12 Trends to Watch in 2012
With preparations well under way for the London 2012 Olympic Games the UK’s hotel industry is bracing itself for one of its busiest and most lucrative years in its history. EatSleepDrink identifies the 12 trends that look likely to define the industry in the coming year.
- Mobile rooms: Much like the food and drink sectors, the UK’s hotel industry is becoming increasingly switched on to social media and technology to consolidate occupancy rates. In 2011, social media was at the forefront of tourism marketing activity – a trend that looks set to multiply this year. Mobile applications on smartphones, androids and iPhones are just one way that hotel chains are simplifying the process of booking rooms and with it, opening up a whole new market of potential guests.
- Going green: From chains to independents, environmental responsibility is no longer an aspiration but a reality and one which looks sure to strengthen in the next 12 months. Composting schemes utilised by the likes of Exclusive Hotels (pg. ) and Radisson Edwardian’s plans to reduce its carbon footprint by 10 per cent in 2012 are just two examples of the strides that the industry is taking to improve its green credentials.
- Free for all: With the UK’s hotel industry becoming ever-more competitive, properties are going to great lengths to offer guests that little bit extra. Indeed, brands such as Radisson Edwardian already offer free WiFi to guests and it will surely not be long until other chains follow suit. Given the 900,000 or so visitors expected for the 2012 Olympics, free internet is just one way that hotels are looking to win tourist’s custom.
- Fun of the games: Initially started in the US, ‘Gamification’ – or the integration of gaming dynamics in non-gaming environments – is spreading to the UK hotel sector. Through social media outlets, such as Twitter (www.twitter.com) and Facebook (www.facebook.com), hotel companies are running frequent competitions that encourage brand interaction with the promise of free rooms, meals and drinks. Indeed, by encouraging customers and potential guests to take part in such contests, hotels generate brand awareness and loyalty. With the increasing proliferation of social media across a variety of platforms, this kind of social media marketing looks certain to dominate the industry for the foreseeable future.
- Standing out from the crowd: Despite the hoards of tourists arriving for the 2012 Olympics, many hotels are not taking the risk of passive bookings. Look out for loyalty schemes, discounted rates and pop-up hotel experiences around the Olympic sites. Indeed, hotels that have no clear marketing strategy may well find themselves medal-free, while those that have prepared in advance will be sleeping easy.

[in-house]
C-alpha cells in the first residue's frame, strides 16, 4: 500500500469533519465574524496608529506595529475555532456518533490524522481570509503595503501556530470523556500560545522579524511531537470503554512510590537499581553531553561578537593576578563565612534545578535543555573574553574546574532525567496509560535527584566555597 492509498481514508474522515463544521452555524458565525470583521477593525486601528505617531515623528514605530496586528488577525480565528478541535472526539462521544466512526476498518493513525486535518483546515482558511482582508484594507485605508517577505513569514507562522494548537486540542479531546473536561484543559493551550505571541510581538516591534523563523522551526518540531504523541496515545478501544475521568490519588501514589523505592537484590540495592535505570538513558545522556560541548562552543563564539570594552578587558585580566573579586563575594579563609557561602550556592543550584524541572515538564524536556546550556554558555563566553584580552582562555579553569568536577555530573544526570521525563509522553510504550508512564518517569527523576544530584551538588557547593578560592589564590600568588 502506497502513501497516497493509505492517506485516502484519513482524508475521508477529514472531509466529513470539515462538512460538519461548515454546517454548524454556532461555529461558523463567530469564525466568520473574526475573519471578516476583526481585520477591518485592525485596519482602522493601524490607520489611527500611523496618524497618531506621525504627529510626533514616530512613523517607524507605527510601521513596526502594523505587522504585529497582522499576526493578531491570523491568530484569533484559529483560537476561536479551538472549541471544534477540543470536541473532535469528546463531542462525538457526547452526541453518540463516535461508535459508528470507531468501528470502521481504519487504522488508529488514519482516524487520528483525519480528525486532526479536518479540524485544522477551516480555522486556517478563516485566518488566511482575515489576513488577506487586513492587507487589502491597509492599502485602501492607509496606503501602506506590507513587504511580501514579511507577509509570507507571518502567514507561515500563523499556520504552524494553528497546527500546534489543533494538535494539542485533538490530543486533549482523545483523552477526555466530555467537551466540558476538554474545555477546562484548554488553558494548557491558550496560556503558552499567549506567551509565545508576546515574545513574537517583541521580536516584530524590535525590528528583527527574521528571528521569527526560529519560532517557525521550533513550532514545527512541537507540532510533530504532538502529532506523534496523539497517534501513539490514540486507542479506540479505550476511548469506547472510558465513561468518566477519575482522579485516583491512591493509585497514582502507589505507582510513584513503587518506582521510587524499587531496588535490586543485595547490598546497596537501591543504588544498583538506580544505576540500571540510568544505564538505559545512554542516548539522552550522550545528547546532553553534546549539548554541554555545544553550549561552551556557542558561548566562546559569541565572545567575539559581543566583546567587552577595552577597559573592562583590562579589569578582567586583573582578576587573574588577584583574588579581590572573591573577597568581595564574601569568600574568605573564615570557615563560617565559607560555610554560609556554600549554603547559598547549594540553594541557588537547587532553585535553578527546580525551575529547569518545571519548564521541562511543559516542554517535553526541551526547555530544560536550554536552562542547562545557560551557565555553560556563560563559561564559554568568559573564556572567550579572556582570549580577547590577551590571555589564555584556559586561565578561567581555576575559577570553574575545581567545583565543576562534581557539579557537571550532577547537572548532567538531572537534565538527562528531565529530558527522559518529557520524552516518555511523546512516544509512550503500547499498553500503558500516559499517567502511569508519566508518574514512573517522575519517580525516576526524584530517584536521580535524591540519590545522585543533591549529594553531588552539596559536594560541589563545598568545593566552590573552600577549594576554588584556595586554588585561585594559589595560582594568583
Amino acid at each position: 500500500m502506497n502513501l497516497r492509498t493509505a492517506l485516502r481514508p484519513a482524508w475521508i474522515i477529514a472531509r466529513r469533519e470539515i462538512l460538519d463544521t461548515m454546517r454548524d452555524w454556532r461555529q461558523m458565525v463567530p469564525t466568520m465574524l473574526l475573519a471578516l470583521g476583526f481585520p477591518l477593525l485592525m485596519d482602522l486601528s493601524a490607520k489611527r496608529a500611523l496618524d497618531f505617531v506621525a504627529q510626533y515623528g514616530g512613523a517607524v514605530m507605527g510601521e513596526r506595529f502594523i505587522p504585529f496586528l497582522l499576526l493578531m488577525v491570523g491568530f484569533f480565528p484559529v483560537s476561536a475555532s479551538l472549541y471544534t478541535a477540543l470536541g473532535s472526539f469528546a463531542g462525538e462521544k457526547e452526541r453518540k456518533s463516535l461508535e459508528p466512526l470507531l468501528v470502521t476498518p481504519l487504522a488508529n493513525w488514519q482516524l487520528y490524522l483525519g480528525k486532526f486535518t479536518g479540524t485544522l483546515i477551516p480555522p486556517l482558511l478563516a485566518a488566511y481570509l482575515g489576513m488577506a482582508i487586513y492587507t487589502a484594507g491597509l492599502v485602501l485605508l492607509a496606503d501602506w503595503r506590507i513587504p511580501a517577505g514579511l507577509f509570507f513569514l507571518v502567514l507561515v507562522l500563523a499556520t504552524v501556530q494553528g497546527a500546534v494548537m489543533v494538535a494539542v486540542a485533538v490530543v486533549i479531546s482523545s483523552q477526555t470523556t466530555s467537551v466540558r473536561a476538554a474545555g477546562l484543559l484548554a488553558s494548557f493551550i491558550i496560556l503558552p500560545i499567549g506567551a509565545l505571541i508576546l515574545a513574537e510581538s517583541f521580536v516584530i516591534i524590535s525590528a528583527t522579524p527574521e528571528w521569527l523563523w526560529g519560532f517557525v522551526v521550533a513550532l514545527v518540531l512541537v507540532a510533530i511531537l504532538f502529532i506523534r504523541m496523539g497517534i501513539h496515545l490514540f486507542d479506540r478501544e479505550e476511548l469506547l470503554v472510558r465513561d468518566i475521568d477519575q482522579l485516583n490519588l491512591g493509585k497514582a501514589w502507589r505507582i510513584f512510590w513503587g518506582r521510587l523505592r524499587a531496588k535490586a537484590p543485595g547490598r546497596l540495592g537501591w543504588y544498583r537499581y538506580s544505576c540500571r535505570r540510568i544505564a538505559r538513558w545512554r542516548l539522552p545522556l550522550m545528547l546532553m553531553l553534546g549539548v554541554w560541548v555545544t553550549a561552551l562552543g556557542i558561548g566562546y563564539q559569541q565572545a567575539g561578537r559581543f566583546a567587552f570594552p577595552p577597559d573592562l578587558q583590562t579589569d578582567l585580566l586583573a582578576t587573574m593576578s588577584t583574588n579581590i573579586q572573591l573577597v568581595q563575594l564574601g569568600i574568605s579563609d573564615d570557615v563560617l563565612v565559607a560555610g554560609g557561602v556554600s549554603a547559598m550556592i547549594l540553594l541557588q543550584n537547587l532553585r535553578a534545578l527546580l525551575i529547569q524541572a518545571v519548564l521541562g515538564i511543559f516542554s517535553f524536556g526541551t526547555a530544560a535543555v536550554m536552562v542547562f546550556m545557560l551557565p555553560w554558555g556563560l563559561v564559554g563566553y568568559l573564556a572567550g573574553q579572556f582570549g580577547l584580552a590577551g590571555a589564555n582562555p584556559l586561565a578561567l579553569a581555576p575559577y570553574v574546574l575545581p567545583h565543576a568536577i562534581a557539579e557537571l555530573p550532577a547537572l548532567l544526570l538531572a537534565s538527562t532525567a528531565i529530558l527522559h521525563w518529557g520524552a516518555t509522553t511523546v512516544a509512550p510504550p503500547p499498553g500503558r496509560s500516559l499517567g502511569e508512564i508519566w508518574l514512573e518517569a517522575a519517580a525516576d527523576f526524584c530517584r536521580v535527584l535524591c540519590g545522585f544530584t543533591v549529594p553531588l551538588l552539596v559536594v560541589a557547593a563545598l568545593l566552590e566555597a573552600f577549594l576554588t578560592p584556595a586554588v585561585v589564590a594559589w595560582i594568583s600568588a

- Catering to the masses: In order to cater to the expected influx of international tourists, we’re anticipating a move towards increasingly exotic food and drinks menus in our hotels in 2012. Expect to see a particular focus on Far Eastern and South American cuisine and an increase in overseas cocktails, lagers and wines. Contrarily, many hotels will be using the Olympics as a shop window to display the best of the UK’s wines, foods and ingredients in order to attract guests through the door.
- The power of price: Although many media outlets are predicting universal price hikes in hotel rooms up and down the UK, it may well be the case that a number of our most popular brands absorb extra running costs and freeze rates in order to guarantee maximum occupancy rates. As a leading MD told us, “What’s the point in increasing rates if we’re only filling half of our rooms up?!”
- Best of budget: Despite the financial crisis and the high rates of VAT in 2011, 55 per cent of the new hotels that opened last year were in the budget hotel sector. According to the annual publication of the British Hospitality Association (BHA), over 7,100 new budget rooms added in 2011, while 14,575 are forecast this year in preparation for 2012 Olympics. With so many guests looking for affordable accommodation, chains such as Travelodge look set to reap the rewards of their aggressive growth strategy.
- False reviews: The phenomenal success of hotel review website TripAdvisor (www.tripadvisor.com) has already done much to shake up the industry, with many leading members of the hotel sector expressing concerns that the website is open to manipulation, such as false or defamatory reviews. However, with its popularity increasing, the industry will be placing greater importance on ensuring that all complaints – whether fictional or real – are dealt with immediately in order to avoid any bad press in the build up to such a vital period.
- Space matters: Given the importance of making every space count in 2012, hotels face the difficult situation of maximising space without increasing expenditure. Expect to see discounts for longer stays and incentivisation, such as free dinners and drinks vouchers, as hotels look to lure in guests for two nights instead of one in order to cover costs and boost their balance sheets.
- A juggling act: Although the industry is undoubtedly focused on the Olympics, it is worth remembering that many guests will have little interest in the Games themselves. Hotels that ignore business visitors do so at their peril and may risk losing long-term clients for the sake of short-term profits.
- Bread and butter: With so much attention lavished on the UK’s largest tourism opportunity in living memory, we’re expecting to see hotels go the extra mile for their guests. It is, however, worth noting that the proof is in the pudding. Should our hotels provide the basics well – spotless rooms and bathrooms, comfortable beds and attentive service – then these little extras, such as free WiFi and competitions for free rooms, may well make all the difference.
Did we miss anything? Something you’d like to add? Get in touch with us: email@example.com